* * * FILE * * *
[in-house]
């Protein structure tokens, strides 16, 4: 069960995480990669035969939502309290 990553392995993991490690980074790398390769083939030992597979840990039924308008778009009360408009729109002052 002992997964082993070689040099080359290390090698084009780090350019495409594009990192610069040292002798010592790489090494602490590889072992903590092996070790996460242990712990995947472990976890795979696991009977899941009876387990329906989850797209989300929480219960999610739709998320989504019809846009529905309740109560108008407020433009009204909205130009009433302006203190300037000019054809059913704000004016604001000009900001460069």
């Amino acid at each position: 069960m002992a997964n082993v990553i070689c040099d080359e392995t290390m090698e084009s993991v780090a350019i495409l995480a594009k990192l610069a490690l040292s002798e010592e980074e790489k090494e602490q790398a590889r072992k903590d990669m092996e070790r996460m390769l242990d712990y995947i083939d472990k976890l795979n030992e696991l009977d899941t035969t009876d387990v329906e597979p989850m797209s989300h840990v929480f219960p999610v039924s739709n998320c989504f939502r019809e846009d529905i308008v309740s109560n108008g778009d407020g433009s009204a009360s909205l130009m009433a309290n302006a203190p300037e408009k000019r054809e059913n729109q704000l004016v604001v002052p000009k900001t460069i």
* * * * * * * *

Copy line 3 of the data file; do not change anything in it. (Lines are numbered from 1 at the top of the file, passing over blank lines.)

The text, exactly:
């Amino acid at each position: 069960m002992a997964n082993v990553i070689c040099d080359e392995t290390m090698e084009s993991v780090a350019i495409l995480a594009k990192l610069a490690l040292s002798e010592e980074e790489k090494e602490q790398a590889r072992k903590d990669m092996e070790r996460m390769l242990d712990y995947i083939d472990k976890l795979n030992e696991l009977d899941t035969t009876d387990v329906e597979p989850m797209s989300h840990v929480f219960p999610v039924s739709n998320c989504f939502r019809e846009d529905i308008v309740s109560n108008g778009d407020g433009s009204a009360s909205l130009m009433a309290n302006a203190p300037e408009k000019r054809e059913n729109q704000l004016v604001v002052p000009k900001t460069i």